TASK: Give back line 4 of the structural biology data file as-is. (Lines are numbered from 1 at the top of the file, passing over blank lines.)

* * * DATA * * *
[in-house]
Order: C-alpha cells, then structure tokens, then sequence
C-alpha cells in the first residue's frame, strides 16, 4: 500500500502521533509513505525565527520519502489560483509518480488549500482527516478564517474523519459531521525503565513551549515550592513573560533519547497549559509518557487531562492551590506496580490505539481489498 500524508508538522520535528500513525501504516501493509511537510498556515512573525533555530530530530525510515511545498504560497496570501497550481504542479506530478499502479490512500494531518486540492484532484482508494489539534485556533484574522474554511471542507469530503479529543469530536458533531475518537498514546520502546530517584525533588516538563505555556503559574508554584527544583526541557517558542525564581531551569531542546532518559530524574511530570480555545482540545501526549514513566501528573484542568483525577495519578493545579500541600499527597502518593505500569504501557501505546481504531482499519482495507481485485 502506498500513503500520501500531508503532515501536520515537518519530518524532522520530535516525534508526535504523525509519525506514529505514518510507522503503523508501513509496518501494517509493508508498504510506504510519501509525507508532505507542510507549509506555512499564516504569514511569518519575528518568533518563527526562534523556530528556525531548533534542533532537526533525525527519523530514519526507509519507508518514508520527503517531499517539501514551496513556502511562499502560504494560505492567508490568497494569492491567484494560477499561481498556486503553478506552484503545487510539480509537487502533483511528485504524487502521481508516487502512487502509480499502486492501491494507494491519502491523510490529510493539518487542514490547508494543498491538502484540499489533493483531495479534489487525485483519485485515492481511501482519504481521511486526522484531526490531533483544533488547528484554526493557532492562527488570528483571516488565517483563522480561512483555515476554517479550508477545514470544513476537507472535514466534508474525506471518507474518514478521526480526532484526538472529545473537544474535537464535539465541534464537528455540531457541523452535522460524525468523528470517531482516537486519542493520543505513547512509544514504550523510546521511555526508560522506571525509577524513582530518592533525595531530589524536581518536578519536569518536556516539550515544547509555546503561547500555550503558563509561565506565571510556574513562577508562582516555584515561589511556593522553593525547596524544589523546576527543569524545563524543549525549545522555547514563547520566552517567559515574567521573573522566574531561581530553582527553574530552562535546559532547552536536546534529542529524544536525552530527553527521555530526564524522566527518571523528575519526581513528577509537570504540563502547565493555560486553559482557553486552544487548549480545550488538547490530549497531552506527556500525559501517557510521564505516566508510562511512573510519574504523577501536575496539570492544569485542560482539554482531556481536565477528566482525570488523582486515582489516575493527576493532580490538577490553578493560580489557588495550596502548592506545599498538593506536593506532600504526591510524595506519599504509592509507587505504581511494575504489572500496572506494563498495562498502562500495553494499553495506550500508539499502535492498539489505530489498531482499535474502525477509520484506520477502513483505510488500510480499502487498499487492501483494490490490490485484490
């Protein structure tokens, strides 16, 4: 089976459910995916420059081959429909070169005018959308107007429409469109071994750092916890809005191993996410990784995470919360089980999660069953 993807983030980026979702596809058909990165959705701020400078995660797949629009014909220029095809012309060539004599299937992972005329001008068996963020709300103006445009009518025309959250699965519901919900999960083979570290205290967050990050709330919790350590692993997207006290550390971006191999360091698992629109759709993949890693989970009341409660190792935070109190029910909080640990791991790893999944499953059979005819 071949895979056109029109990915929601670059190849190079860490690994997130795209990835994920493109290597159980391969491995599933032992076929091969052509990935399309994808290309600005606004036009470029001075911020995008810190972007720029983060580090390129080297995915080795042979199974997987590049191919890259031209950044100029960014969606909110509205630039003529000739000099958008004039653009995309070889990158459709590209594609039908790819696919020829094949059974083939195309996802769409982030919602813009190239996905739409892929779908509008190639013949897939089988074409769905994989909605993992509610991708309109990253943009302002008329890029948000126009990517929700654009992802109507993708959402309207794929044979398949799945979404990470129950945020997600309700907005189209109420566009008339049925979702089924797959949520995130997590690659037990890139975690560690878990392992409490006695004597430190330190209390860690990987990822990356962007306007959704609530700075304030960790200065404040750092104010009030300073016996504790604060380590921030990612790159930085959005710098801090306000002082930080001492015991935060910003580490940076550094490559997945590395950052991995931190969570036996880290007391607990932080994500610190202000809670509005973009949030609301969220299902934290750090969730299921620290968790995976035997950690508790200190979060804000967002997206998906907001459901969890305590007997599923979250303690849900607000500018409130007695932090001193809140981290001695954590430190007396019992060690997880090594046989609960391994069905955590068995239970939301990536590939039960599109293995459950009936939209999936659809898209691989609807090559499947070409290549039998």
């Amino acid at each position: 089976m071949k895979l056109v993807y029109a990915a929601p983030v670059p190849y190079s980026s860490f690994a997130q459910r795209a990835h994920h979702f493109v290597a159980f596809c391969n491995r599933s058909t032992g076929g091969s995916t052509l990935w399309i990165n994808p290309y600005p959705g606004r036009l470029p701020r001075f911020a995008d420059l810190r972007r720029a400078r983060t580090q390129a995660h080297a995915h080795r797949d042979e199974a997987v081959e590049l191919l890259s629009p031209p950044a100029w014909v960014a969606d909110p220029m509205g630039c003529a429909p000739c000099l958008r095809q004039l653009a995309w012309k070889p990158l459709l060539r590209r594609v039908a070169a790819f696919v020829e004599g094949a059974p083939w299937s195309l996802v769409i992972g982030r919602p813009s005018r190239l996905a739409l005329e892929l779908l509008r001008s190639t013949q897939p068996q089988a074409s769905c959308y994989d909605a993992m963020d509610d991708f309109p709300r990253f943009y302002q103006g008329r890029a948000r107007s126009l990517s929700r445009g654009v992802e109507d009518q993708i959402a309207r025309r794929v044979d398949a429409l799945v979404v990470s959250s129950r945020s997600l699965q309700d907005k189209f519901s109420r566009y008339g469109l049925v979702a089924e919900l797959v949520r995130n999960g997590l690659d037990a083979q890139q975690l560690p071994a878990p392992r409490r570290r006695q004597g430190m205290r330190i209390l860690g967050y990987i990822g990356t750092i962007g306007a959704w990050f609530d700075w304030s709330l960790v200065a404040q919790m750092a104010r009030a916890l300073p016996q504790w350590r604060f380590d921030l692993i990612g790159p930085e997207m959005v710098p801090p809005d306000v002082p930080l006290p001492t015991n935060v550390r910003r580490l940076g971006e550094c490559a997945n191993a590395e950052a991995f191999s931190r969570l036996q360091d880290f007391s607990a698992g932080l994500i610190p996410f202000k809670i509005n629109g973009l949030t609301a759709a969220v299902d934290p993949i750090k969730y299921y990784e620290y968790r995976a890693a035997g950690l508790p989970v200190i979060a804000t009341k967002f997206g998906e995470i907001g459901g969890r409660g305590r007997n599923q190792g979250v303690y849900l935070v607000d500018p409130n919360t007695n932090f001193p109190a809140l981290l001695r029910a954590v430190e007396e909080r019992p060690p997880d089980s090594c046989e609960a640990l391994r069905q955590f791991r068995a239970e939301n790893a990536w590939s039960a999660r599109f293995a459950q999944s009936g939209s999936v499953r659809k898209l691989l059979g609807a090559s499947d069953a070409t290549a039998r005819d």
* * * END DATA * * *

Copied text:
């Protein structure tokens, strides 16, 4: 089976459910995916420059081959429909070169005018959308107007429409469109071994750092916890809005191993996410990784995470919360089980999660069953 993807983030980026979702596809058909990165959705701020400078995660797949629009014909220029095809012309060539004599299937992972005329001008068996963020709300103006445009009518025309959250699965519901919900999960083979570290205290967050990050709330919790350590692993997207006290550390971006191999360091698992629109759709993949890693989970009341409660190792935070109190029910909080640990791991790893999944499953059979005819 071949895979056109029109990915929601670059190849190079860490690994997130795209990835994920493109290597159980391969491995599933032992076929091969052509990935399309994808290309600005606004036009470029001075911020995008810190972007720029983060580090390129080297995915080795042979199974997987590049191919890259031209950044100029960014969606909110509205630039003529000739000099958008004039653009995309070889990158459709590209594609039908790819696919020829094949059974083939195309996802769409982030919602813009190239996905739409892929779908509008190639013949897939089988074409769905994989909605993992509610991708309109990253943009302002008329890029948000126009990517929700654009992802109507993708959402309207794929044979398949799945979404990470129950945020997600309700907005189209109420566009008339049925979702089924797959949520995130997590690659037990890139975690560690878990392992409490006695004597430190330190209390860690990987990822990356962007306007959704609530700075304030960790200065404040750092104010009030300073016996504790604060380590921030990612790159930085959005710098801090306000002082930080001492015991935060910003580490940076550094490559997945590395950052991995931190969570036996880290007391607990932080994500610190202000809670509005973009949030609301969220299902934290750090969730299921620290968790995976035997950690508790200190979060804000967002997206998906907001459901969890305590007997599923979250303690849900607000500018409130007695932090001193809140981290001695954590430190007396019992060690997880090594046989609960391994069905955590068995239970939301990536590939039960599109293995459950009936939209999936659809898209691989609807090559499947070409290549039998």